Isaac I. Stevens: Young Man in a Hurry
By Kent D. Richards
Washington State University Press, Revised Edition 2016
Paperback, 468 pages
Illustrations, maps, notes, bibliography, index
Isaac Ingalls Stevens, the controversial first governor of Washington Territory, is brought to life in vivid detail in Isaac I. Stevens: Young Man in a Hurry, by Kent D. Richards, emeritus professor of history at Central Washington University.
Although he lived only 44 years, Stevens managed many achievements. He graduated from West Point, engaged in the eastern Coast Survey, and fought in the Mexican-American War, all before his appointment as governor of Washington Territory. And he followed that by serving as a Union general in the Civil War, where he died at the Battle of Chantilly. These adventures, and more, are chronicled within chapters sprinkled with the names of those Stevens worked with and against.
Stevens was not an imposing figure, having a slight body and a large head, but he was a leader who had great visions for the westward expansion of the country. With his innate political talent, Stevens was able to manage his appointment to the governorship of Washington Territory.
In intricate detail, the author describes Stevens's travels west in 1853 to his post in Washington Territory, where he also served as commander of the northern railroad survey. His service can be attributed to both his training as an engineer and his desire to populate the western frontier.
When Stevens arrived in Olympia in November 1853, wet and muddied after months of travel, his first speech to the settlers assured them that "I have come here not as an official for mere station, but as a citizen as well as your chief magistrate to do my part toward the development of the resources of this territory."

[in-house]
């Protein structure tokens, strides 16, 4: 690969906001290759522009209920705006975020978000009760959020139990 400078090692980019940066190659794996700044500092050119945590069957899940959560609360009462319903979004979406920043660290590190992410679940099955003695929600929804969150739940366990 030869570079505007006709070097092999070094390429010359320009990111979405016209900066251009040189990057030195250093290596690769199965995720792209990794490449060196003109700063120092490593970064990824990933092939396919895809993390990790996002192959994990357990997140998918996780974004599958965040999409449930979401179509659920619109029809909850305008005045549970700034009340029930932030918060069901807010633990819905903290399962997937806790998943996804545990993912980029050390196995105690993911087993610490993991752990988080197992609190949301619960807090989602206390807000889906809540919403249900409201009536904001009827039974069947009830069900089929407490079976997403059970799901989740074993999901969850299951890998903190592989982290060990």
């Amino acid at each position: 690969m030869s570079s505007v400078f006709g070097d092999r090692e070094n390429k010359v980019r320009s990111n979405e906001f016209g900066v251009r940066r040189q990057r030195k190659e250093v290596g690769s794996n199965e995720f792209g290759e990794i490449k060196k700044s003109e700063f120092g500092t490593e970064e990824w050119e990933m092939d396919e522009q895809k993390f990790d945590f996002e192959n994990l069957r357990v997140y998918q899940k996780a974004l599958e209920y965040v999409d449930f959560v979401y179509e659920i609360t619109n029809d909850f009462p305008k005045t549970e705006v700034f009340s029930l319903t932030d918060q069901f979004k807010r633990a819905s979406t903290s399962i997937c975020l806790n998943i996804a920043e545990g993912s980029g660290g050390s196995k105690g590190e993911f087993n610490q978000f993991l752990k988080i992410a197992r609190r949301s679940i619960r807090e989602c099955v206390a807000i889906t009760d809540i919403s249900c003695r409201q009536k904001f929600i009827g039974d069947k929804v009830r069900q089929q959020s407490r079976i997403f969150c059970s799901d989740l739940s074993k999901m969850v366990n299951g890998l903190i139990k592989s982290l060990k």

Because Stevens mostly identified with the various Indian treaties he organized, almost half the book documents his efforts on behalf of the federal government to attain these treaties and the Indian Wars that followed in their aftermath.
As was his temperament, Stevens hurriedly acquired treaties with the Indians, and had achieved supposed success by 1855. The author observes, however:
"Stevens and other whites believed that the Indians could not be relied upon to keep their word, and the Indians believed the eventual breakdown of the treaties proved white treachery. Perhaps the greatest tragedy was that Stevens might have stabilized Indian-white relations in the Northwest. Certainly he abundantly possessed the energy and the persistence to do so. But he allowed his dogged determination to obscure reality. As a result, the treaties did not bring peace to the territory, but instead provided a stimulus for further hostilities."
Nevertheless, in the fewer-than-four years of activity before he joined the Union Army as a general in the Civil War, Stevens's contributions to the expansion of the Pacific Northwest are noteworthy.
This book is a scholarly publication and a definitive portrait of a major figure in Pacific Northwest history. That the publisher determined the importance of its continued place on history shelves is evidenced by this third edition. The casual reader may find this work dense, but those with an interest in history will find it fascinating.
Illuminating the text are notes for each chapter with sources included. There are also portraits of Stevens and his family, numerous maps of the territory, and lithographs of indigenous peoples.
By Mary Henry, September 16, 2016